IMG_6077 (600x800)Way back in 1932,  a woman by the name of  Marguerite Brunswig Staude was looking at the Empire State Building in New York. Somewhere, in this edifice, she saw a cross. And from this got the idea of building a church that would also have a cross as its core. She showed her design to Llyod Wright and he worked on it with her to further develop it. In 1937, they were ready, and the Chapel of the Holy Cross was to be built in Budapest, Hungary, overlooking the Danube.

IMG_6078 (800x566)But the war came and the dream shattered. But she got to thinking… why not built such a shrine in the USA? Why should Europe have a monopoly on shrines? It would take 24 years for her dream to come true but finally, on a spur 250 feet high that sticks out of a 1000 foot rock wall, Marguerite built her church in Oak Creek, Sedona. Her wish? That the Church might come to light in the souls of men. And so it did, in 1956, the year of the Hungarian revolution.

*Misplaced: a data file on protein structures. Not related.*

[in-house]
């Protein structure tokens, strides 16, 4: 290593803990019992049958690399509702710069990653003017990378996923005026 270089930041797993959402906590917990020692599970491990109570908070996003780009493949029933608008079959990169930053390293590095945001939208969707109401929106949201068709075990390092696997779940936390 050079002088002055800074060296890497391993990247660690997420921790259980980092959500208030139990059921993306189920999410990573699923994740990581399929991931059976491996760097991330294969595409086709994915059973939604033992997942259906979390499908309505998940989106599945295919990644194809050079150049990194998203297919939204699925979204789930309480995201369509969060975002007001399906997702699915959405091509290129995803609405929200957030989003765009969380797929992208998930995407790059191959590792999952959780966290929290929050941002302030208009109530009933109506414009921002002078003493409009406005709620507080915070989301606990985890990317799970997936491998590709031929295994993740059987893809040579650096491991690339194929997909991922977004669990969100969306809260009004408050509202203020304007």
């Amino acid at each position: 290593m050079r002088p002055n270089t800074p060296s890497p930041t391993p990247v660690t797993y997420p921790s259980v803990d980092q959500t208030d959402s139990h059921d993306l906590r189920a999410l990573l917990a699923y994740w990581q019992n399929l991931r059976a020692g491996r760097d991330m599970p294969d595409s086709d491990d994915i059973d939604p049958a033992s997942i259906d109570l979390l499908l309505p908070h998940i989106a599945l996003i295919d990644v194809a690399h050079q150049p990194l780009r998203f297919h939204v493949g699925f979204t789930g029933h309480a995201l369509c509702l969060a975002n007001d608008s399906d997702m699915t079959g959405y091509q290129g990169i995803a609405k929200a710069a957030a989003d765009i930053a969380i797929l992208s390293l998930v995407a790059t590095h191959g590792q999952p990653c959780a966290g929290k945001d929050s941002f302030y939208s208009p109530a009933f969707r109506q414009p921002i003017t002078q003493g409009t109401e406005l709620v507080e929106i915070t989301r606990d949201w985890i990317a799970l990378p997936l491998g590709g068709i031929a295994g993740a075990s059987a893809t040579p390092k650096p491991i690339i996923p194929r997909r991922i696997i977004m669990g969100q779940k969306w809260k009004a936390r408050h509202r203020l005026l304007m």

IMG_6066 (600x800)



Shifting geographical loyalties

Since I first left Ireland back in 1990, I’ve had two homes. ‘Home’ is wherever I happened to be living at a given moment in time; ‘home home’ is Ireland. (This double-word definition is something I use a lot – if you’re sick, you’ll recover, but if you’re sick sick, then the prognosis is a little more serious. If you’re broke, then you’re struggling to find the money for a pint at the weekend; if you’re broke broke, then it’s Raman noodles and water.)

Being Irish is a constant in my life – my North Star. It is the lens through which I see the world. It is the calibrating factor I use to measure my experiences, the people I meet, everything that happens to me. For years, I compared every city I lived in or visited to Ireland, or Dublin, or the village I come from. But this has changed.


On a trip to Moldova back in 2011, I noticed for the first time that I am no longer comparing places to Ireland, but to Hungary – and not just to Hungary, but specifically to Budapest. While I might enjoy occasional bursts of intelligence, at times my dimwittedness surprises even me! It never dawned on me that in comparing, say, Dublin and Budapest, I was dealing in apples and oranges.